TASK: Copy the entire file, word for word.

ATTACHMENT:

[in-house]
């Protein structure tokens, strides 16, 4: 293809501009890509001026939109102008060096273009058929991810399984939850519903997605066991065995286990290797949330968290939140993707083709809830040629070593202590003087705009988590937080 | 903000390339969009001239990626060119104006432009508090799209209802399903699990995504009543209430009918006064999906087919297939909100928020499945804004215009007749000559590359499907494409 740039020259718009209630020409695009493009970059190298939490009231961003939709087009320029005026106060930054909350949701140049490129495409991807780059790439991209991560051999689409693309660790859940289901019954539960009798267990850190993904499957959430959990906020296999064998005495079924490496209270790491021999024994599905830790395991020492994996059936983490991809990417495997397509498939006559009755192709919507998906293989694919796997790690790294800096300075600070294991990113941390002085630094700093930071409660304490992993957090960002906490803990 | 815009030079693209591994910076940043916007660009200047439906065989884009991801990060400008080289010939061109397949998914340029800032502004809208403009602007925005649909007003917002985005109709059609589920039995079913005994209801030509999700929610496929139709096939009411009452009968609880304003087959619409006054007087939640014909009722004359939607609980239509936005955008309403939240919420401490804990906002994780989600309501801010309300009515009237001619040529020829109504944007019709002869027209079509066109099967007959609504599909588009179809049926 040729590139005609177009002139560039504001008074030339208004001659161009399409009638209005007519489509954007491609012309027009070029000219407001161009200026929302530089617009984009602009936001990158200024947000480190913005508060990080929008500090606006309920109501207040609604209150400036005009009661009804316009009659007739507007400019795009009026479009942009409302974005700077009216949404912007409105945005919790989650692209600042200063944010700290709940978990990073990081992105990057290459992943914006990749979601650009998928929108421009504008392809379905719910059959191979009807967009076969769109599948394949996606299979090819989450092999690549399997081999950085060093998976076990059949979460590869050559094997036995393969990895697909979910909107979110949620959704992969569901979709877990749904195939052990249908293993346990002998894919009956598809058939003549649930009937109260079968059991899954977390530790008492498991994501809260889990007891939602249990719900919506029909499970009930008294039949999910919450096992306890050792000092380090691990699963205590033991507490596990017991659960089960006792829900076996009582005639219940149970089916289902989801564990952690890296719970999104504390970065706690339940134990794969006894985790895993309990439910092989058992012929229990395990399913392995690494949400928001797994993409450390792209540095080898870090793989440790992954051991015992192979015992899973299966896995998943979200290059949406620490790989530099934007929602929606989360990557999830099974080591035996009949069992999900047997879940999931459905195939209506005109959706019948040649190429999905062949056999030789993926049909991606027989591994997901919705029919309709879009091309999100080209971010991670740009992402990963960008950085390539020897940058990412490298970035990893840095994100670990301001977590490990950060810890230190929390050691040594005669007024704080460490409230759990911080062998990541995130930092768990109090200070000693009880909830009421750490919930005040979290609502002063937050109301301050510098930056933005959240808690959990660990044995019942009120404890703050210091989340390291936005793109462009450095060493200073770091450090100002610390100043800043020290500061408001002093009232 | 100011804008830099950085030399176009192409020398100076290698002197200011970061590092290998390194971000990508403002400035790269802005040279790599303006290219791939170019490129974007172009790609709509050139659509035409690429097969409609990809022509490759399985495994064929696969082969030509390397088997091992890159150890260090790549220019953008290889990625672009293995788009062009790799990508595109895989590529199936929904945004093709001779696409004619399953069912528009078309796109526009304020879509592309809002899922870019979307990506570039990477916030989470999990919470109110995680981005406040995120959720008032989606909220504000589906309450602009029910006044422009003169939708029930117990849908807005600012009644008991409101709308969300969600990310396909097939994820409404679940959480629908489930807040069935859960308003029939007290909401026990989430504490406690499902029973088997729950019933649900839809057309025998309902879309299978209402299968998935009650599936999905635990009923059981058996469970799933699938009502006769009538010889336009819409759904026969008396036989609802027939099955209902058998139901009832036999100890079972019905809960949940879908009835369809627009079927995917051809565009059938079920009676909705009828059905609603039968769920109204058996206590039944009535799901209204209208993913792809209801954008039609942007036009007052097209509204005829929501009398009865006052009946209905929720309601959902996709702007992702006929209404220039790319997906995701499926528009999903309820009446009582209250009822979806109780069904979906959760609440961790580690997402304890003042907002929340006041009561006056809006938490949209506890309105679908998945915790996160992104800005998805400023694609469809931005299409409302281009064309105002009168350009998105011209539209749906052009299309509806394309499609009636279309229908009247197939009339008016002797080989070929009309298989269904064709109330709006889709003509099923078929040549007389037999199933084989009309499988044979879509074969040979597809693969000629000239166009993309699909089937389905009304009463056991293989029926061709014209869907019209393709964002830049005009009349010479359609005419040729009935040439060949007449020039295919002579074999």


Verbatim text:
[in-house]
């Protein structure tokens, strides 16, 4: 293809501009890509001026939109102008060096273009058929991810399984939850519903997605066991065995286990290797949330968290939140993707083709809830040629070593202590003087705009988590937080 | 903000390339969009001239990626060119104006432009508090799209209802399903699990995504009543209430009918006064999906087919297939909100928020499945804004215009007749000559590359499907494409 740039020259718009209630020409695009493009970059190298939490009231961003939709087009320029005026106060930054909350949701140049490129495409991807780059790439991209991560051999689409693309660790859940289901019954539960009798267990850190993904499957959430959990906020296999064998005495079924490496209270790491021999024994599905830790395991020492994996059936983490991809990417495997397509498939006559009755192709919507998906293989694919796997790690790294800096300075600070294991990113941390002085630094700093930071409660304490992993957090960002906490803990 | 815009030079693209591994910076940043916007660009200047439906065989884009991801990060400008080289010939061109397949998914340029800032502004809208403009602007925005649909007003917002985005109709059609589920039995079913005994209801030509999700929610496929139709096939009411009452009968609880304003087959619409006054007087939640014909009722004359939607609980239509936005955008309403939240919420401490804990906002994780989600309501801010309300009515009237001619040529020829109504944007019709002869027209079509066109099967007959609504599909588009179809049926 040729590139005609177009002139560039504001008074030339208004001659161009399409009638209005007519489509954007491609012309027009070029000219407001161009200026929302530089617009984009602009936001990158200024947000480190913005508060990080929008500090606006309920109501207040609604209150400036005009009661009804316009009659007739507007400019795009009026479009942009409302974005700077009216949404912007409105945005919790989650692209600042200063944010700290709940978990990073990081992105990057290459992943914006990749979601650009998928929108421009504008392809379905719910059959191979009807967009076969769109599948394949996606299979090819989450092999690549399997081999950085060093998976076990059949979460590869050559094997036995393969990895697909979910909107979110949620959704992969569901979709877990749904195939052990249908293993346990002998894919009956598809058939003549649930009937109260079968059991899954977390530790008492498991994501809260889990007891939602249990719900919506029909499970009930008294039949999910919450096992306890050792000092380090691990699963205590033991507490596990017991659960089960006792829900076996009582005639219940149970089916289902989801564990952690890296719970999104504390970065706690339940134990794969006894985790895993309990439910092989058992012929229990395990399913392995690494949400928001797994993409450390792209540095080898870090793989440790992954051991015992192979015992899973299966896995998943979200290059949406620490790989530099934007929602929606989360990557999830099974080591035996009949069992999900047997879940999931459905195939209506005109959706019948040649190429999905062949056999030789993926049909991606027989591994997901919705029919309709879009091309999100080209971010991670740009992402990963960008950085390539020897940058990412490298970035990893840095994100670990301001977590490990950060810890230190929390050691040594005669007024704080460490409230759990911080062998990541995130930092768990109090200070000693009880909830009421750490919930005040979290609502002063937050109301301050510098930056933005959240808690959990660990044995019942009120404890703050210091989340390291936005793109462009450095060493200073770091450090100002610390100043800043020290500061408001002093009232 | 100011804008830099950085030399176009192409020398100076290698002197200011970061590092290998390194971000990508403002400035790269802005040279790599303006290219791939170019490129974007172009790609709509050139659509035409690429097969409609990809022509490759399985495994064929696969082969030509390397088997091992890159150890260090790549220019953008290889990625672009293995788009062009790799990508595109895989590529199936929904945004093709001779696409004619399953069912528009078309796109526009304020879509592309809002899922870019979307990506570039990477916030989470999990919470109110995680981005406040995120959720008032989606909220504000589906309450602009029910006044422009003169939708029930117990849908807005600012009644008991409101709308969300969600990310396909097939994820409404679940959480629908489930807040069935859960308003029939007290909401026990989430504490406690499902029973088997729950019933649900839809057309025998309902879309299978209402299968998935009650599936999905635990009923059981058996469970799933699938009502006769009538010889336009819409759904026969008396036989609802027939099955209902058998139901009832036999100890079972019905809960949940879908009835369809627009079927995917051809565009059938079920009676909705009828059905609603039968769920109204058996206590039944009535799901209204209208993913792809209801954008039609942007036009007052097209509204005829929501009398009865006052009946209905929720309601959902996709702007992702006929209404220039790319997906995701499926528009999903309820009446009582209250009822979806109780069904979906959760609440961790580690997402304890003042907002929340006041009561006056809006938490949209506890309105679908998945915790996160992104800005998805400023694609469809931005299409409302281009064309105002009168350009998105011209539209749906052009299309509806394309499609009636279309229908009247197939009339008016002797080989070929009309298989269904064709109330709006889709003509099923078929040549007389037999199933084989009309499988044979879509074969040979597809693969000629000239166009993309699909089937389905009304009463056991293989029926061709014209869907019209393709964002830049005009009349010479359609005419040729009935040439060949007449020039295919002579074999």